COPtimism: Lightning Talks – Weds 4th May 2016, London
COPtimism: Lightning Talks
Weds 4th May 2016, 10.00 – 12.00 (registration from 9.30am)
Room K1.28, 1st Floor, King’s College London, Strand, London WC2R 2LS
As part of Utopia 2016: A Year of Imagination and Possibility, Julie’s Bicycle is partnering with King’s College London and Somerset House to bring you a morning filled with flashes of inspiration on culture and environmental change.
Following the celebratory spirit of last December’s historical COP21 Paris climate agreement we’re left with the question of how we, as global citizens, cultural leaders and artists, can translate this commitment into action. Our speakers will share their “coptimism” for how culture is and can continue to be at the heart of a movement of change. They’ll reveal institutions in transition, new artworks and art forms, new skills and business models, and collaboration within, between and beyond the creative sector.
A series of quick-fire talks from the likes of Makerversity, Cape Farewell and Reading Museum will be followed by ample time for discussion and an opportunity to get involved with this exciting global movement.
This event is supported by Arts Council England and Good Energy and is a partnership with King’s and Somerset House.
The talks will also be available to watch on the day via a Live Stream link, available shortly.
Lucy Wood, Programme Director, Cape Farewell
Andy Franzkowiak, Creative Director, Shrinking Space
Cape Farewell is using the vast potential of VR to create an immersive digital experience ‘Energy Renaissance’, where the user is placed within a world where they can turn the congested Strand in London into a low-pollution, environmentally sustainable landscape. A recent study by Kings College London revealed that nearly 9,500 people die a year as a result of air pollution in London, with WHO estimating that it cost the UK economy £54 billion in the last year. Energy Renaissance is a partnership between technology, science and culture that aims to enable Londoners to engage with the impacts of pollution and climate change in the here and now, and educate them on ways to make a greener and healthier urban future a reality. The project will launch as part of a 3-week exhibition at Somerset House this October as part of their year long Utopia 2016 Festival.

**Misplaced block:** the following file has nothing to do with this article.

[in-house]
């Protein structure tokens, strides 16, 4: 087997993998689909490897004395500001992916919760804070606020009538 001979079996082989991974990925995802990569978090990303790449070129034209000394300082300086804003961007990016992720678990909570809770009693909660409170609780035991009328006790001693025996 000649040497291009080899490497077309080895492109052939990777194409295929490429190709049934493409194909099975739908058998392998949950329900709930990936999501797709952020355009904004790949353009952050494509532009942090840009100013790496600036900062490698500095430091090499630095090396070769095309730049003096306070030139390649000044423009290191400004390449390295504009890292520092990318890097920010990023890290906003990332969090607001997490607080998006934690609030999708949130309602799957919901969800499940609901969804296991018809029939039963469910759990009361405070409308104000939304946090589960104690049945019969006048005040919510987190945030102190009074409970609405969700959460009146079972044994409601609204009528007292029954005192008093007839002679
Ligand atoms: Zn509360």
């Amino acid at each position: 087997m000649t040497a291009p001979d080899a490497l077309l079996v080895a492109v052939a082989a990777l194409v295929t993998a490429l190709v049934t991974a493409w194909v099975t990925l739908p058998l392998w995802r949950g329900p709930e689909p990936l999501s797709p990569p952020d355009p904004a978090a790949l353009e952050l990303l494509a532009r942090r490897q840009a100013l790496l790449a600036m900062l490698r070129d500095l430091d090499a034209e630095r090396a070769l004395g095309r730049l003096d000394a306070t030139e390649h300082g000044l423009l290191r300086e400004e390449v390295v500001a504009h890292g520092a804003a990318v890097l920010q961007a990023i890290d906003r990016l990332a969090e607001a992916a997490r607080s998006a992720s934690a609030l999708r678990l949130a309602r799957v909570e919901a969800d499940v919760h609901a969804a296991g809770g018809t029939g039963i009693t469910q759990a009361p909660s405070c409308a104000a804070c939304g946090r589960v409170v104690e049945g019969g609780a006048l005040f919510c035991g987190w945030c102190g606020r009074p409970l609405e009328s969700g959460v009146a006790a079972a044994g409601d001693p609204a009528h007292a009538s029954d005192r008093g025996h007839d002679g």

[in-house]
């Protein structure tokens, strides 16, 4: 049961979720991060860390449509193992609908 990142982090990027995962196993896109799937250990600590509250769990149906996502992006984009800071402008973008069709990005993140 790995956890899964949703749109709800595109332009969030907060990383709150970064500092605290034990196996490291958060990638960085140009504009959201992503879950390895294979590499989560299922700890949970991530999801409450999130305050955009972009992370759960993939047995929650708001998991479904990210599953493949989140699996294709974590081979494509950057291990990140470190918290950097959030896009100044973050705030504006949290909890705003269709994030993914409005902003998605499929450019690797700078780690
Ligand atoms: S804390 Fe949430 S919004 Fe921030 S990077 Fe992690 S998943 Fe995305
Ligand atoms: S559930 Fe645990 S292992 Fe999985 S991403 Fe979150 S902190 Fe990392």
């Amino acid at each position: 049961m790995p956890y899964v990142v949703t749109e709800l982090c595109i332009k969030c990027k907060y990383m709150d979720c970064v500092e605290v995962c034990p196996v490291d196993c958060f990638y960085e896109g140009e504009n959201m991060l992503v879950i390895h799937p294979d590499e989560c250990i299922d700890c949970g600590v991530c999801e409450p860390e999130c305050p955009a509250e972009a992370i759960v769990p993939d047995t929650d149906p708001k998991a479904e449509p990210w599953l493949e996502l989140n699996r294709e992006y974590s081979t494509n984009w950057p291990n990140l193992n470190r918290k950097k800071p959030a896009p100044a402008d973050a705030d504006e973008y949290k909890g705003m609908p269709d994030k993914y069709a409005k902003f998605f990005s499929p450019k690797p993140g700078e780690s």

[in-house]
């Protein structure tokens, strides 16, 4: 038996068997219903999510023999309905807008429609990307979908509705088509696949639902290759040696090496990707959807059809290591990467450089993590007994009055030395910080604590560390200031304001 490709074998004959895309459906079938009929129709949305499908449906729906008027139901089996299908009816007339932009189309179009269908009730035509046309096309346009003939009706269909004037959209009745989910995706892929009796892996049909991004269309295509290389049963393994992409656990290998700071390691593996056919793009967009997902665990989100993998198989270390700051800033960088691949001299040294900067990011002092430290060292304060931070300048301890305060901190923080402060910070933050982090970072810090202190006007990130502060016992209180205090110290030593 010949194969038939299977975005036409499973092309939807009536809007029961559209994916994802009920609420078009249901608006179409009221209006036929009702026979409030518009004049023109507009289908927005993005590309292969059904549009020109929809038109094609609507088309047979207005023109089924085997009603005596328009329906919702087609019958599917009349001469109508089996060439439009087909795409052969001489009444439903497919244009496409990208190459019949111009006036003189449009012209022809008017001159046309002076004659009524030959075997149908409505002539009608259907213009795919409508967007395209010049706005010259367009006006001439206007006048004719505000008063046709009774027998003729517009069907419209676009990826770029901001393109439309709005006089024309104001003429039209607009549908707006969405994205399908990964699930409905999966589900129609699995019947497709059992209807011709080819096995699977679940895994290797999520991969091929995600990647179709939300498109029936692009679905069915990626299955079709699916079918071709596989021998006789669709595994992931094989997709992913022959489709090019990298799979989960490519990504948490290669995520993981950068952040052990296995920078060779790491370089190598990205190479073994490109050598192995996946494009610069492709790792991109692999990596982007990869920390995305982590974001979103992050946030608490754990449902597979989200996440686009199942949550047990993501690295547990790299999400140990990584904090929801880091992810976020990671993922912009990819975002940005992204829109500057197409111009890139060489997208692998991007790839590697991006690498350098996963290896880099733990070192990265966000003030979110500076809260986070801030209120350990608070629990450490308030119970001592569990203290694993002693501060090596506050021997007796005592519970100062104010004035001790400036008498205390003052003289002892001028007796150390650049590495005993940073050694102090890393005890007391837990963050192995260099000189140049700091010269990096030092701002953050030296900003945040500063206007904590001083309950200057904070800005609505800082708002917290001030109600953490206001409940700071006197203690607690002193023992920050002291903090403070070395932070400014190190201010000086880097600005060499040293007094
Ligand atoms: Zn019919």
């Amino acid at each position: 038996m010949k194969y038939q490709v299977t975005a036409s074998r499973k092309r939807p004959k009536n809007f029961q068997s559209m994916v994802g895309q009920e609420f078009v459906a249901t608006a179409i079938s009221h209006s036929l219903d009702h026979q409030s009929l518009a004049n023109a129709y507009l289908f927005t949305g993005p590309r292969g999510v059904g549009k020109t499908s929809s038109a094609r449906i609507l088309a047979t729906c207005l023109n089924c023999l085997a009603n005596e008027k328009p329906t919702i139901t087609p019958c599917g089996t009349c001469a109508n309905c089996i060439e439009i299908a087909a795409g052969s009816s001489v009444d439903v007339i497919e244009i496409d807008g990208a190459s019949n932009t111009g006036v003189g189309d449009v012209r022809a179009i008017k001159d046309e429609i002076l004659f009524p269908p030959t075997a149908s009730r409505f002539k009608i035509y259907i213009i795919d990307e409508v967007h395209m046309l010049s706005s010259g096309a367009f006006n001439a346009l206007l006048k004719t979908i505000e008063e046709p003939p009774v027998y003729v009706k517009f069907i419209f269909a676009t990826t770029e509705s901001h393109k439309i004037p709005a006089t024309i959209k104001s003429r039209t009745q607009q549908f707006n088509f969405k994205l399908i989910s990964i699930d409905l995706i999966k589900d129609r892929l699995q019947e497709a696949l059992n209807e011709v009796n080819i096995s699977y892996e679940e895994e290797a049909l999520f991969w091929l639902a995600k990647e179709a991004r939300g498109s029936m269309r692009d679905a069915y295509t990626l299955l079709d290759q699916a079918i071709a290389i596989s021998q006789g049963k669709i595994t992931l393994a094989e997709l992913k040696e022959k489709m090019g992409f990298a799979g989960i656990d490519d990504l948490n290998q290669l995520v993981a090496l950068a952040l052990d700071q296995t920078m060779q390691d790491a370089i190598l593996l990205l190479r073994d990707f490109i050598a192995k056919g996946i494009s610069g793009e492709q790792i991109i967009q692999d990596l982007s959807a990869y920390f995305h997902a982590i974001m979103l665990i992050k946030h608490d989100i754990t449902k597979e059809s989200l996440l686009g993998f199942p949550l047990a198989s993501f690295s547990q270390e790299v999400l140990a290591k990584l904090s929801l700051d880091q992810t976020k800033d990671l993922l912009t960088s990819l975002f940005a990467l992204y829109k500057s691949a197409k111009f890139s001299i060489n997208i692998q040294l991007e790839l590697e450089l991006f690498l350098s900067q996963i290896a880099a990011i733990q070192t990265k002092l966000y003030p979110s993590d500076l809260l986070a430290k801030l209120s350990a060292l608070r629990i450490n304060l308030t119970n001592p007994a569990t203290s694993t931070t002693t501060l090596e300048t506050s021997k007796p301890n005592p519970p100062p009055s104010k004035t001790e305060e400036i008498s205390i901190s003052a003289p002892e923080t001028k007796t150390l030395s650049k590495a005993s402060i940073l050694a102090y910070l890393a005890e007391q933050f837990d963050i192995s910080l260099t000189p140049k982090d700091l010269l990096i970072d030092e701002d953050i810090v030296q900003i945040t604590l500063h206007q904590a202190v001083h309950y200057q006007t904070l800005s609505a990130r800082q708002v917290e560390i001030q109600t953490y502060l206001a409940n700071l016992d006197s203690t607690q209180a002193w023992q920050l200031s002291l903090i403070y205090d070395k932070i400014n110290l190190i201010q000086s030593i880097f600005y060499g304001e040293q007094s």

Looking Back to Look Forward
Brendan Carr, Community Engagement Curator, Reading Museum
Through a community history project, Reading Museum has repositioned itself as a creative and community hub for rethinking the future. Working with local people, environmental charities, artists and the council, Reading Museum is now involved with consultations about Reading becoming a sustainable city by 2050. Brendan reflects on these experiences, the “soft power” wielded by creative institutions in the city, and the relevance of museums in the context of a changing world.
Classics for a New Climate
In 2012 the Young Vic launched their “Classics for a New Climate” series of plays with After Miss Julie, a pilot project to explore what sustainable stage production might look like. Working in collaboration with creatives, production professionals, suppliers and Julie’s Bicycle, the theatre has been experimenting with various approaches, from paperless programmes to local sourcing and reinvented minimalism. [INSERT NAME] shares the learning from their latest “Classic”, La Musica, and how these experiments are influencing their approach to design, production and work with creatives overall.
Image courtesy of Cape Farewell 2016.
Please note that unfortunately the space for this event has no wheelchair access.